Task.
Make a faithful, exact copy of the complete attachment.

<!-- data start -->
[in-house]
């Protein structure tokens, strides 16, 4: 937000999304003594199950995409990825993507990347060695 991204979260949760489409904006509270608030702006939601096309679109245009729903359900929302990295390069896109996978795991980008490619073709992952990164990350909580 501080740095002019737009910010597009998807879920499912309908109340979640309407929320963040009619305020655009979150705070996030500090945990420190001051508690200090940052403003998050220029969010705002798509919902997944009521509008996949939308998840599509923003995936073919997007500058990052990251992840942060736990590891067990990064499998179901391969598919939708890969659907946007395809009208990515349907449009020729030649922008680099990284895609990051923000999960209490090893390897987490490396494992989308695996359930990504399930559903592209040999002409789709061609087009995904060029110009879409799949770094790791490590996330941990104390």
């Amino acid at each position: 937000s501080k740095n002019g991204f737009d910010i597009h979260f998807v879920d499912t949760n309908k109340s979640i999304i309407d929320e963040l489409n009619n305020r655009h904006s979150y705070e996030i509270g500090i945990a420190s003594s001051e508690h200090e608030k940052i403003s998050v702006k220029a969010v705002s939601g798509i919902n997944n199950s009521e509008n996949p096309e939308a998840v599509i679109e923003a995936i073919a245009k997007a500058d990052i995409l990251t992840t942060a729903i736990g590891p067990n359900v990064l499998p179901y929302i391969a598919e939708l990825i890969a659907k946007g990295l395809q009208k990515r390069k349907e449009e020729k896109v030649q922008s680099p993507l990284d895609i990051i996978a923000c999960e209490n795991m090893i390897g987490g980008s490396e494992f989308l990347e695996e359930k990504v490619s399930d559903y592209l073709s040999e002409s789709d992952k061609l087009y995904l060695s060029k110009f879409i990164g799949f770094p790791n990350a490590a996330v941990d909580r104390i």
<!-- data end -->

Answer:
[in-house]
């Protein structure tokens, strides 16, 4: 937000999304003594199950995409990825993507990347060695 991204979260949760489409904006509270608030702006939601096309679109245009729903359900929302990295390069896109996978795991980008490619073709992952990164990350909580 501080740095002019737009910010597009998807879920499912309908109340979640309407929320963040009619305020655009979150705070996030500090945990420190001051508690200090940052403003998050220029969010705002798509919902997944009521509008996949939308998840599509923003995936073919997007500058990052990251992840942060736990590891067990990064499998179901391969598919939708890969659907946007395809009208990515349907449009020729030649922008680099990284895609990051923000999960209490090893390897987490490396494992989308695996359930990504399930559903592209040999002409789709061609087009995904060029110009879409799949770094790791490590996330941990104390």
């Amino acid at each position: 937000s501080k740095n002019g991204f737009d910010i597009h979260f998807v879920d499912t949760n309908k109340s979640i999304i309407d929320e963040l489409n009619n305020r655009h904006s979150y705070e996030i509270g500090i945990a420190s003594s001051e508690h200090e608030k940052i403003s998050v702006k220029a969010v705002s939601g798509i919902n997944n199950s009521e509008n996949p096309e939308a998840v599509i679109e923003a995936i073919a245009k997007a500058d990052i995409l990251t992840t942060a729903i736990g590891p067990n359900v990064l499998p179901y929302i391969a598919e939708l990825i890969a659907k946007g990295l395809q009208k990515r390069k349907e449009e020729k896109v030649q922008s680099p993507l990284d895609i990051i996978a923000c999960e209490n795991m090893i390897g987490g980008s490396e494992f989308l990347e695996e359930k990504v490619s399930d559903y592209l073709s040999e002409s789709d992952k061609l087009y995904l060695s060029k110009f879409i990164g799949f770094p790791n990350a490590a996330v941990d909580r104390i």